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    You article was thought provoking and informative. But I think you were far too soft on the EPA and the Biden Administration and overly optimistic of the ability of the auto industry to adapt. These EV policies will cause unprecedented disruption in the auto and energy industries, at the cost of middle-class prosperity, which is already under attack by Bideneconomics.

    My issue with E cars are the batteries. More info needs to be widely and thoroughly released and inform the masses just how much water and energy plus carcinogenic materials are required to build batteries and then recycle them. Then there’s the fact that the power grid needed to charge them is inadequate AND comes mostly from coal, another filthy un healthy industry

    Diane, the info is available. McKinsey did a study and it shows that after 150K miles, today’s electric vehicle has a carbon contribution equal to 90% of an ICE vehicle – and that’s with the broad assumption that batteries will definitely last over 10 years.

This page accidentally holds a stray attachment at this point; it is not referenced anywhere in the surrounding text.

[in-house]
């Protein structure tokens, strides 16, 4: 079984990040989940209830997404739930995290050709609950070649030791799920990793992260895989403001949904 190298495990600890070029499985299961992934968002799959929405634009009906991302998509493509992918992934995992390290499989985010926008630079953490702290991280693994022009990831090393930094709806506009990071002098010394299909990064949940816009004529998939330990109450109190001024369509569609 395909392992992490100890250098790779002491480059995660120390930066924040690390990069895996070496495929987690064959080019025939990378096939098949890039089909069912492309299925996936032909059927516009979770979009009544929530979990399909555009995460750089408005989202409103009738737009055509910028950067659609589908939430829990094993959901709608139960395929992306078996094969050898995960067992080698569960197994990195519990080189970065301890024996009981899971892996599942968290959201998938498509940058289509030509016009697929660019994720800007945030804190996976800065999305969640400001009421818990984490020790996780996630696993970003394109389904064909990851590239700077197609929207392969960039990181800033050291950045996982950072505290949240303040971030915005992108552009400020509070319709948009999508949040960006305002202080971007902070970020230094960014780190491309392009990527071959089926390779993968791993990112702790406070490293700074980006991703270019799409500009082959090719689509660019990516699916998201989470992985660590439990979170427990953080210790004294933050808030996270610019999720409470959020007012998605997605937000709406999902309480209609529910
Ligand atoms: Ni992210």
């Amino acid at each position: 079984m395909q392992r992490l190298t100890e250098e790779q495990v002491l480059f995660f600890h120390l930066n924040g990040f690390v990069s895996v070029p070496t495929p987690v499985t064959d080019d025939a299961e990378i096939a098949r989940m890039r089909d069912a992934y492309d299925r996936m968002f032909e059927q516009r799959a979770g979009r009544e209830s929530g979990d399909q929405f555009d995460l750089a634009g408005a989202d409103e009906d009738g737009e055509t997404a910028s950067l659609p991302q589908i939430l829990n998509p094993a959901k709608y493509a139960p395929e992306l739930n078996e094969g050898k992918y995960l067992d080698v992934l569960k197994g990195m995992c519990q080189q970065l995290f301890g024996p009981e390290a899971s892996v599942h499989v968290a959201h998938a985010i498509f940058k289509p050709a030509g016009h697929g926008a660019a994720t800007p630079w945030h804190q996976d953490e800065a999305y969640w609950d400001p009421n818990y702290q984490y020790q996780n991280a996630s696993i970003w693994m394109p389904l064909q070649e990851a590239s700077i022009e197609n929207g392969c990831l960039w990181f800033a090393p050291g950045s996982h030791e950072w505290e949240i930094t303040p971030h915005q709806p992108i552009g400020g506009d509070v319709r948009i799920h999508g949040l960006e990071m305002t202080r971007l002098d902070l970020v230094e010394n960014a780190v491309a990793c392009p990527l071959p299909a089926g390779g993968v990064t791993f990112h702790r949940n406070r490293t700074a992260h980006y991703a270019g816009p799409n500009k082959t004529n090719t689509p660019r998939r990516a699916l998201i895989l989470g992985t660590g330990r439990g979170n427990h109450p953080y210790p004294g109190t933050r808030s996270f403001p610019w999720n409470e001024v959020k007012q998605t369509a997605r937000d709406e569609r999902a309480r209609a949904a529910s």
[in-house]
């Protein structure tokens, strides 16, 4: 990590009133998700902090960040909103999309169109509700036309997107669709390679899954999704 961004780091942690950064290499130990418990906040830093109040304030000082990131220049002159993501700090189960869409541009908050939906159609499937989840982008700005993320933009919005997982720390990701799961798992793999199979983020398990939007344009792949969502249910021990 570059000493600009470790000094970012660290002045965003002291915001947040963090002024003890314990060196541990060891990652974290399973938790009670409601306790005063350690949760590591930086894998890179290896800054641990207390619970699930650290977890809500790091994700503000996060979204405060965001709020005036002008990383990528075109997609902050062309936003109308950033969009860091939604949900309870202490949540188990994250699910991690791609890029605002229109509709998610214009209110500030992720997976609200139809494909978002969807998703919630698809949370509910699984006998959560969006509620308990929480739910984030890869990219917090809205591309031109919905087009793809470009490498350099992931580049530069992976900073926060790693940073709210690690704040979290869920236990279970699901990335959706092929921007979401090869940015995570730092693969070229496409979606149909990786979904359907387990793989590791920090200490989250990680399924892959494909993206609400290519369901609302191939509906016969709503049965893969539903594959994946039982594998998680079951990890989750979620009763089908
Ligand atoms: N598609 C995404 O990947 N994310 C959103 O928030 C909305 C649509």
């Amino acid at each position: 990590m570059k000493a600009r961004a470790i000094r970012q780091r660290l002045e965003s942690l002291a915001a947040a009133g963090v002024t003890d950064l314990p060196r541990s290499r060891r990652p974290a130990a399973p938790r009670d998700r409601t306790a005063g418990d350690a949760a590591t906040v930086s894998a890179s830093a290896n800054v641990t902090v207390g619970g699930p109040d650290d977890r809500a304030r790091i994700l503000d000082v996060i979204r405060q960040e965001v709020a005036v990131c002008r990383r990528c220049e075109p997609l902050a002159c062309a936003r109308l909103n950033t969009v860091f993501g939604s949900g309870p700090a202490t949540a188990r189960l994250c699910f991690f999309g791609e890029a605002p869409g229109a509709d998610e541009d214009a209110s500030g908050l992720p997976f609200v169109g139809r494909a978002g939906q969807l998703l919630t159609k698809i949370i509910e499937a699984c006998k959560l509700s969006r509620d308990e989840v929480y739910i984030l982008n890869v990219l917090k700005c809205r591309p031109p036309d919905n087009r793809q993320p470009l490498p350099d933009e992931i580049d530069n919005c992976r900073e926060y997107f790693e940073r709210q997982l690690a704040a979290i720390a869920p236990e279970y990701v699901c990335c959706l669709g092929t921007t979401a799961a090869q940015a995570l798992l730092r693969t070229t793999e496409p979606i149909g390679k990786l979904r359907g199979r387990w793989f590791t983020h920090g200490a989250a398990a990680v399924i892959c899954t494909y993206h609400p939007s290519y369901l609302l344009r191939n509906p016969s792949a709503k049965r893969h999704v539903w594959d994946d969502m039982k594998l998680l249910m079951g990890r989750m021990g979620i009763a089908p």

According to McKinsey “An EV has roughly double the production footprint of a typical internal-combustion-engine (ICE) vehicle. Both have similar embedded production emissions from, for example, producing the body of the vehicle, which is between five and ten tons of CO2e emissions, depending on its size and production location. On top of that, however, producing a typical EV (with a 75-kWh battery pack) emits more than seven tons of CO2e emissions on the battery alone.”

    And this iis quoted from a pro EV article. They wave their magic wants to say this will improve in the future. Here is the link to the article: